Investment strategies of CTAs can be broken into three distinct groups: (1) trend following, (2) relative value, and (3) discretionary. However, various academic and industry studies have shown that there exists one dominant factor explaining a large portion of CTA returns, and this dominant factor appears to be highly correlated with basic trend-following investment strategies. In other words, trend followers dominate the CTA industry, and even discretionary traders may employ some type of trend-following strategy within their portfolios of investment strategies.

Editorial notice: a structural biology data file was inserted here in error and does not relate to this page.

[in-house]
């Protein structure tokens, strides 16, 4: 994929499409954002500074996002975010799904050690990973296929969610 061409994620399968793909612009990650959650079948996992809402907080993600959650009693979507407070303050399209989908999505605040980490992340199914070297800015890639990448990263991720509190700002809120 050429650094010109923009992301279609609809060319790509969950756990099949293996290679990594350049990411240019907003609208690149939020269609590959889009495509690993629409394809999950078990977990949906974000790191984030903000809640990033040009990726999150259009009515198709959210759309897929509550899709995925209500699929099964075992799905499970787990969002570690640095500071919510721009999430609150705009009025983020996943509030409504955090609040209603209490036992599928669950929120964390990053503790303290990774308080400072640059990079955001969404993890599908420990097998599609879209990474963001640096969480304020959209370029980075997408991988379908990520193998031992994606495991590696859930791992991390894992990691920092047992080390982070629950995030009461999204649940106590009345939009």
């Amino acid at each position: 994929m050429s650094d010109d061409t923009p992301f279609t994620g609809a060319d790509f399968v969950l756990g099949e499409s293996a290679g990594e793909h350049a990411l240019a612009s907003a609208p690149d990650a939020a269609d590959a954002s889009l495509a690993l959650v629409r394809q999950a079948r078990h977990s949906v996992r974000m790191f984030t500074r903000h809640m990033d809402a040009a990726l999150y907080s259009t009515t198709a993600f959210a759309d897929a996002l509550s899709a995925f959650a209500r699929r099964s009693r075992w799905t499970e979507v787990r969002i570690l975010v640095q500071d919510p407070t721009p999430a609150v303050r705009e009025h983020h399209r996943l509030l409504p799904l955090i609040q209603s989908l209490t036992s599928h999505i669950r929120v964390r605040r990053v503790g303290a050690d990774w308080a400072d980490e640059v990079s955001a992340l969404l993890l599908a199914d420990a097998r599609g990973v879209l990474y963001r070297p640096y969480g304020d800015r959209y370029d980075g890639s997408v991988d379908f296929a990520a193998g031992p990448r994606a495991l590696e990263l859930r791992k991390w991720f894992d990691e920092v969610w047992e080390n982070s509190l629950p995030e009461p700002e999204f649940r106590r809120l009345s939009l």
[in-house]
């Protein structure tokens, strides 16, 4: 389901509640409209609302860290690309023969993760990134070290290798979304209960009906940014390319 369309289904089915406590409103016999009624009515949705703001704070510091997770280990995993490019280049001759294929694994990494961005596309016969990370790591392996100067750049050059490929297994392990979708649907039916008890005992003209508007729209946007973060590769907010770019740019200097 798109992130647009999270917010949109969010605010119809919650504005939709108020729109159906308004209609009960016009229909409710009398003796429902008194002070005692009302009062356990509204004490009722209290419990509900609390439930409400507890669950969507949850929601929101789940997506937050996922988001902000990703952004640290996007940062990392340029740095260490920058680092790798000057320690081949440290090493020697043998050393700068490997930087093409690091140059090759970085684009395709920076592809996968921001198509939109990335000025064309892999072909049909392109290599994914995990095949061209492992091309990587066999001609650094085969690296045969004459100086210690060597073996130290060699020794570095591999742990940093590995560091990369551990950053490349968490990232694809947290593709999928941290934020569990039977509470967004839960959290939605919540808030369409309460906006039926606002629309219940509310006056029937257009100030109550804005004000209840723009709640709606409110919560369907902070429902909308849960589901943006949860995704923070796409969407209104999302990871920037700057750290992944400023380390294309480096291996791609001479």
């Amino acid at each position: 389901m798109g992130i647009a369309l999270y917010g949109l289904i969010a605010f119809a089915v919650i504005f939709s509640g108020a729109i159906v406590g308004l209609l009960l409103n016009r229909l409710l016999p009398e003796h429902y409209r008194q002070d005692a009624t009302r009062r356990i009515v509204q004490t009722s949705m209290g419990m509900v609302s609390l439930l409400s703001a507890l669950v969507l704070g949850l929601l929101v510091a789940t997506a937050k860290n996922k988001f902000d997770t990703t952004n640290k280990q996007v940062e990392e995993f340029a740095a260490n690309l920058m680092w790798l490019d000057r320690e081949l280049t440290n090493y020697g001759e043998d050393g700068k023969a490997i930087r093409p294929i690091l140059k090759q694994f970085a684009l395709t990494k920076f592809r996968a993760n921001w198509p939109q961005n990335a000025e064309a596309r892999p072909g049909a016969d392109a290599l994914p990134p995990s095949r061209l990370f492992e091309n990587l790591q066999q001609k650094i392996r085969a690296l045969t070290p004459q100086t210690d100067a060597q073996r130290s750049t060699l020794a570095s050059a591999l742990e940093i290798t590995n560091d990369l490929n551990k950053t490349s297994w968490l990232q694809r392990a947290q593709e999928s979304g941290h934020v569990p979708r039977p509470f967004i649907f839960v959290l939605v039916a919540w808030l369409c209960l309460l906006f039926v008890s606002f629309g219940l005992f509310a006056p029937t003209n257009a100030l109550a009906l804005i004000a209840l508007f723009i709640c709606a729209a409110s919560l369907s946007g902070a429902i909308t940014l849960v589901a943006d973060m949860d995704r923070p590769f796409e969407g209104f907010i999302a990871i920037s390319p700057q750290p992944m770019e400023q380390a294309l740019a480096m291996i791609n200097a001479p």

Trend-following strategies are rather similar to the market-timing strategies used in the equity markets, in which the investment manager takes long (or short) positions in those futures contracts that are trending up (or down). There are, however, two subtle differences between market-timing and trend-following strategies. First, market-timing strategies may involve some degree of fundamental analysis. For instance, a market timer may examine changes in credit spreads, money supply, and the term structure of interest rates to forecast a change in the direction of equity markets. A trend follower's actions, however, are predominantly based on technical analysis, using data on past prices and volume to determine whether recent price changes constitute a trend in futures prices. Second, a market timer wants to anticipate a change in the market's direction, while a trend follower wants to determine ...

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